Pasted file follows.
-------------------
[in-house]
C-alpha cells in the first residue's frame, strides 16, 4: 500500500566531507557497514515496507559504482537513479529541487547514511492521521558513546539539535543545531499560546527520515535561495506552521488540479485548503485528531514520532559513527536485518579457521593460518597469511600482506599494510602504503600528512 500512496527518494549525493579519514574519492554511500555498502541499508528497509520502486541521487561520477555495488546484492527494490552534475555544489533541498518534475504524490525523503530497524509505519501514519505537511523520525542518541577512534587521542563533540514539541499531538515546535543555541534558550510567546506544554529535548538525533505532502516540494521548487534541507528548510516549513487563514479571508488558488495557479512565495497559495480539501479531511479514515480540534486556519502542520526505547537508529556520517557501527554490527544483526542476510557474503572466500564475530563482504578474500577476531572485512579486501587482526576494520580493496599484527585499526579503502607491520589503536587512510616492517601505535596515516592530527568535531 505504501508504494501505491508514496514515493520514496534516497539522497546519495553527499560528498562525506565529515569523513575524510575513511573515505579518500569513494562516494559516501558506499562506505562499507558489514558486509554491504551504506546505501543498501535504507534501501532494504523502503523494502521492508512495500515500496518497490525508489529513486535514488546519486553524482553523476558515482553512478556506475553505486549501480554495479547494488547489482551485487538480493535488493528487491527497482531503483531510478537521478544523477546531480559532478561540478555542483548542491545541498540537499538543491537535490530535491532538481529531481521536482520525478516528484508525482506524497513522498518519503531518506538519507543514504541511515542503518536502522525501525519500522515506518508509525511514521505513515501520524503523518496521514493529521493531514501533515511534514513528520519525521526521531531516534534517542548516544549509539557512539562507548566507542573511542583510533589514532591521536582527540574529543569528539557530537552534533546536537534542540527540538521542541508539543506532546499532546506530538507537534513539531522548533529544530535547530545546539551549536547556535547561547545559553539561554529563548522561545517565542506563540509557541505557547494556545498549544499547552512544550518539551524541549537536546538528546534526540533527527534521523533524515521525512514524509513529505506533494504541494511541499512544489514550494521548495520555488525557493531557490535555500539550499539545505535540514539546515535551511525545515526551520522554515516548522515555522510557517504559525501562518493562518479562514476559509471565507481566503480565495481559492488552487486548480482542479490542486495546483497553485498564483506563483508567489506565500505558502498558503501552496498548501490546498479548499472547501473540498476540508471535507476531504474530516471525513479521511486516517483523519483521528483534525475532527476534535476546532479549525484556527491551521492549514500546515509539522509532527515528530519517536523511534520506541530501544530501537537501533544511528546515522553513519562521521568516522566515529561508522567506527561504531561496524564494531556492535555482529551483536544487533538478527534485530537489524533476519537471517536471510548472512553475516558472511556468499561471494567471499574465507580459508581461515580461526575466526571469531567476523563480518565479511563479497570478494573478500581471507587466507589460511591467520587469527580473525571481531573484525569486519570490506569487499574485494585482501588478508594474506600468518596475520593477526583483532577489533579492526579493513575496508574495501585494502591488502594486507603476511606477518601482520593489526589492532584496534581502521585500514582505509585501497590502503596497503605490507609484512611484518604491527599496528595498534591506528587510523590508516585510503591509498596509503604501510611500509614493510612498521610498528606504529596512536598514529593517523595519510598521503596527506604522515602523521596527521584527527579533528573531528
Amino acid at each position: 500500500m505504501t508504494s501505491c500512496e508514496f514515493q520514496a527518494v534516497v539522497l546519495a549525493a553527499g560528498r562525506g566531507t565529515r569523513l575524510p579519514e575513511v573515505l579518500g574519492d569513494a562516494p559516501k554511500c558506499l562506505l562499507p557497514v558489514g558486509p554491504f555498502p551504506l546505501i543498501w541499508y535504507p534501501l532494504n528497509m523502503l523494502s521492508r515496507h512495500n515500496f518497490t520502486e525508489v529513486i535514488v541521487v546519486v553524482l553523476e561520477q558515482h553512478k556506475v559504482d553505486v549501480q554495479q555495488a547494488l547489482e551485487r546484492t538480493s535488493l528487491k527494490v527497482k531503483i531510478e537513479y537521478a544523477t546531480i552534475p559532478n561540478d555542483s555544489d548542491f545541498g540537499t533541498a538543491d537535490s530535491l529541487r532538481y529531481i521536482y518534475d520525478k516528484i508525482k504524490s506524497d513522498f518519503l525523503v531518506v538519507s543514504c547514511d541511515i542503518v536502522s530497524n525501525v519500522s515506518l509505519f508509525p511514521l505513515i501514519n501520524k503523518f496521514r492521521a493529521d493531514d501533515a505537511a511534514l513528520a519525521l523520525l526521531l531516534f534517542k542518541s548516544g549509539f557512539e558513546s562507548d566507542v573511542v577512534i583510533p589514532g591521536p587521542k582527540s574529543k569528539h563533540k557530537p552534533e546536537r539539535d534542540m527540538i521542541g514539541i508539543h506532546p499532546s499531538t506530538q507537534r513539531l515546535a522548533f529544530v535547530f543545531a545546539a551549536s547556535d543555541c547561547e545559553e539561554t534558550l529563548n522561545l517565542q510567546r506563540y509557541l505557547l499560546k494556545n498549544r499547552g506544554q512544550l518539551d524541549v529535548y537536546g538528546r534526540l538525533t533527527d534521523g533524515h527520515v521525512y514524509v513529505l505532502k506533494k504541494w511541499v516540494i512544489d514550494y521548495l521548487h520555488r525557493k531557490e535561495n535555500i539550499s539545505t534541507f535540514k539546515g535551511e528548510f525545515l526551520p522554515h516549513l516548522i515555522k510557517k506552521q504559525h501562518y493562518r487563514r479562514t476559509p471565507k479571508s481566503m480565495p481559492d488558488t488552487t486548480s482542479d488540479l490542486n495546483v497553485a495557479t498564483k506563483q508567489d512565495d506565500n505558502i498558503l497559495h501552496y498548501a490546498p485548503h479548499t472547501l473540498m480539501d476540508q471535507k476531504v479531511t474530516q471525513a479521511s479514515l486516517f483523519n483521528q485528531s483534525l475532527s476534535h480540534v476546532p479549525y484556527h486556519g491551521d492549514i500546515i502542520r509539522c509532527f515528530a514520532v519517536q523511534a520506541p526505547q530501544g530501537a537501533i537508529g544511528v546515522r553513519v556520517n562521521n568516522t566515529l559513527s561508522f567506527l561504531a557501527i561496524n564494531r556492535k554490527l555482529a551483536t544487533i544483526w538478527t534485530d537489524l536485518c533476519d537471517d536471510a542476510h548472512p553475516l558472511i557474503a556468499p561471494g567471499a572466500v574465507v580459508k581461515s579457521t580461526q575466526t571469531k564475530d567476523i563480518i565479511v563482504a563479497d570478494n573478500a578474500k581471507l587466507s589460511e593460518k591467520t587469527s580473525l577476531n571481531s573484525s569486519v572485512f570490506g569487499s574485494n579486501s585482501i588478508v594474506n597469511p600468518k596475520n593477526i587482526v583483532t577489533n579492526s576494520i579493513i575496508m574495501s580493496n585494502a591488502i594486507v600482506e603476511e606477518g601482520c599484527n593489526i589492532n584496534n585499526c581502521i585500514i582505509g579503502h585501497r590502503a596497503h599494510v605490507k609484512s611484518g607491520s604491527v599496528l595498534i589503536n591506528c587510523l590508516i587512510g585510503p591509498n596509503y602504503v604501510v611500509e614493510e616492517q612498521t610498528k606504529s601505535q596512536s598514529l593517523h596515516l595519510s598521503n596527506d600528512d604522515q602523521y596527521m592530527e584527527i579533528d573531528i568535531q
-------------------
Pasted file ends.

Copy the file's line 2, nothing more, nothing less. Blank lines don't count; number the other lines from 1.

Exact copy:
C-alpha cells in the first residue's frame, strides 16, 4: 500500500566531507557497514515496507559504482537513479529541487547514511492521521558513546539539535543545531499560546527520515535561495506552521488540479485548503485528531514520532559513527536485518579457521593460518597469511600482506599494510602504503600528512 500512496527518494549525493579519514574519492554511500555498502541499508528497509520502486541521487561520477555495488546484492527494490552534475555544489533541498518534475504524490525523503530497524509505519501514519505537511523520525542518541577512534587521542563533540514539541499531538515546535543555541534558550510567546506544554529535548538525533505532502516540494521548487534541507528548510516549513487563514479571508488558488495557479512565495497559495480539501479531511479514515480540534486556519502542520526505547537508529556520517557501527554490527544483526542476510557474503572466500564475530563482504578474500577476531572485512579486501587482526576494520580493496599484527585499526579503502607491520589503536587512510616492517601505535596515516592530527568535531 505504501508504494501505491508514496514515493520514496534516497539522497546519495553527499560528498562525506565529515569523513575524510575513511573515505579518500569513494562516494559516501558506499562506505562499507558489514558486509554491504551504506546505501543498501535504507534501501532494504523502503523494502521492508512495500515500496518497490525508489529513486535514488546519486553524482553523476558515482553512478556506475553505486549501480554495479547494488547489482551485487538480493535488493528487491527497482531503483531510478537521478544523477546531480559532478561540478555542483548542491545541498540537499538543491537535490530535491532538481529531481521536482520525478516528484508525482506524497513522498518519503531518506538519507543514504541511515542503518536502522525501525519500522515506518508509525511514521505513515501520524503523518496521514493529521493531514501533515511534514513528520519525521526521531531516534534517542548516544549509539557512539562507548566507542573511542583510533589514532591521536582527540574529543569528539557530537552534533546536537534542540527540538521542541508539543506532546499532546506530538507537534513539531522548533529544530535547530545546539551549536547556535547561547545559553539561554529563548522561545517565542506563540509557541505557547494556545498549544499547552512544550518539551524541549537536546538528546534526540533527527534521523533524515521525512514524509513529505506533494504541494511541499512544489514550494521548495520555488525557493531557490535555500539550499539545505535540514539546515535551511525545515526551520522554515516548522515555522510557517504559525501562518493562518479562514476559509471565507481566503480565495481559492488552487486548480482542479490542486495546483497553485498564483506563483508567489506565500505558502498558503501552496498548501490546498479548499472547501473540498476540508471535507476531504474530516471525513479521511486516517483523519483521528483534525475532527476534535476546532479549525484556527491551521492549514500546515509539522509532527515528530519517536523511534520506541530501544530501537537501533544511528546515522553513519562521521568516522566515529561508522567506527561504531561496524564494531556492535555482529551483536544487533538478527534485530537489524533476519537471517536471510548472512553475516558472511556468499561471494567471499574465507580459508581461515580461526575466526571469531567476523563480518565479511563479497570478494573478500581471507587466507589460511591467520587469527580473525571481531573484525569486519570490506569487499574485494585482501588478508594474506600468518596475520593477526583483532577489533579492526579493513575496508574495501585494502591488502594486507603476511606477518601482520593489526589492532584496534581502521585500514582505509585501497590502503596497503605490507609484512611484518604491527599496528595498534591506528587510523590508516585510503591509498596509503604501510611500509614493510612498521610498528606504529596512536598514529593517523595519510598521503596527506604522515602523521596527521584527527579533528573531528